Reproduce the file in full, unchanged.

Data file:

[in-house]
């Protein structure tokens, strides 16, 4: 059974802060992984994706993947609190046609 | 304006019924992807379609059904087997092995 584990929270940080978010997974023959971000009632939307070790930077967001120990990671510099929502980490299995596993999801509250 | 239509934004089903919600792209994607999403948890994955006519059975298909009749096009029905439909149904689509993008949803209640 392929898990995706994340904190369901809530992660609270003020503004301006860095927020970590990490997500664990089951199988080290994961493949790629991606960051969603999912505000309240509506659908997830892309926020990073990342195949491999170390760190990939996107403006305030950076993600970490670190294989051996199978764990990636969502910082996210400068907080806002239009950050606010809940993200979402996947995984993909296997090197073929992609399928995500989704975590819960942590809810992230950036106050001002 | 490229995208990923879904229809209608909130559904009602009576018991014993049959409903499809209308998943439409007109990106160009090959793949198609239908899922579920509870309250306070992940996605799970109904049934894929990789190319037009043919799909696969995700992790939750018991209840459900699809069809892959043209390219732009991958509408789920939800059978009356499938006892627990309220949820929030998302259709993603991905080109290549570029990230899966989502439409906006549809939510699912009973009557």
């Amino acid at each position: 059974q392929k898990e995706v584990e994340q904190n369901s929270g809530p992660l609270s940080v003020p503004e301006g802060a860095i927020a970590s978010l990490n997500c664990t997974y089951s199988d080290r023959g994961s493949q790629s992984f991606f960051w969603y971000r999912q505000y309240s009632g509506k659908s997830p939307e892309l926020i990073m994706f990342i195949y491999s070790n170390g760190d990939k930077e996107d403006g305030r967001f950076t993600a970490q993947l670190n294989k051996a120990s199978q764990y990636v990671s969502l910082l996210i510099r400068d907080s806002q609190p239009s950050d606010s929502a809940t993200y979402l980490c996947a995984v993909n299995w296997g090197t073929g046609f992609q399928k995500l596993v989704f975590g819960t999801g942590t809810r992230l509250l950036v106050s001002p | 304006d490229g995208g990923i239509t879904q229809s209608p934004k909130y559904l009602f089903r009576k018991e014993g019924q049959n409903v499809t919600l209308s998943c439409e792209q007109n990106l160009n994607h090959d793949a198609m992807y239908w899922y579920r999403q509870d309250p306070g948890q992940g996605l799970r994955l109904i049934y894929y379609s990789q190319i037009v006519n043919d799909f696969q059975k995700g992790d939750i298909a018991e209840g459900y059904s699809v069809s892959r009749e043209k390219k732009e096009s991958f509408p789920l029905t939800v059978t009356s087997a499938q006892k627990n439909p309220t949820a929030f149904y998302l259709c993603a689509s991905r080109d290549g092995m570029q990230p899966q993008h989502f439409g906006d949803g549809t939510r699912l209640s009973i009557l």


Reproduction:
[in-house]
């Protein structure tokens, strides 16, 4: 059974802060992984994706993947609190046609 | 304006019924992807379609059904087997092995 584990929270940080978010997974023959971000009632939307070790930077967001120990990671510099929502980490299995596993999801509250 | 239509934004089903919600792209994607999403948890994955006519059975298909009749096009029905439909149904689509993008949803209640 392929898990995706994340904190369901809530992660609270003020503004301006860095927020970590990490997500664990089951199988080290994961493949790629991606960051969603999912505000309240509506659908997830892309926020990073990342195949491999170390760190990939996107403006305030950076993600970490670190294989051996199978764990990636969502910082996210400068907080806002239009950050606010809940993200979402996947995984993909296997090197073929992609399928995500989704975590819960942590809810992230950036106050001002 | 490229995208990923879904229809209608909130559904009602009576018991014993049959409903499809209308998943439409007109990106160009090959793949198609239908899922579920509870309250306070992940996605799970109904049934894929990789190319037009043919799909696969995700992790939750018991209840459900699809069809892959043209390219732009991958509408789920939800059978009356499938006892627990309220949820929030998302259709993603991905080109290549570029990230899966989502439409906006549809939510699912009973009557």
């Amino acid at each position: 059974q392929k898990e995706v584990e994340q904190n369901s929270g809530p992660l609270s940080v003020p503004e301006g802060a860095i927020a970590s978010l990490n997500c664990t997974y089951s199988d080290r023959g994961s493949q790629s992984f991606f960051w969603y971000r999912q505000y309240s009632g509506k659908s997830p939307e892309l926020i990073m994706f990342i195949y491999s070790n170390g760190d990939k930077e996107d403006g305030r967001f950076t993600a970490q993947l670190n294989k051996a120990s199978q764990y990636v990671s969502l910082l996210i510099r400068d907080s806002q609190p239009s950050d606010s929502a809940t993200y979402l980490c996947a995984v993909n299995w296997g090197t073929g046609f992609q399928k995500l596993v989704f975590g819960t999801g942590t809810r992230l509250l950036v106050s001002p | 304006d490229g995208g990923i239509t879904q229809s209608p934004k909130y559904l009602f089903r009576k018991e014993g019924q049959n409903v499809t919600l209308s998943c439409e792209q007109n990106l160009n994607h090959d793949a198609m992807y239908w899922y579920r999403q509870d309250p306070g948890q992940g996605l799970r994955l109904i049934y894929y379609s990789q190319i037009v006519n043919d799909f696969q059975k995700g992790d939750i298909a018991e209840g459900y059904s699809v069809s892959r009749e043209k390219k732009e096009s991958f509408p789920l029905t939800v059978t009356s087997a499938q006892k627990n439909p309220t949820a929030f149904y998302l259709c993603a689509s991905r080109d290549g092995m570029q990230p899966q993008h989502f439409g906006d949803g549809t939510r699912l209640s009973i009557l």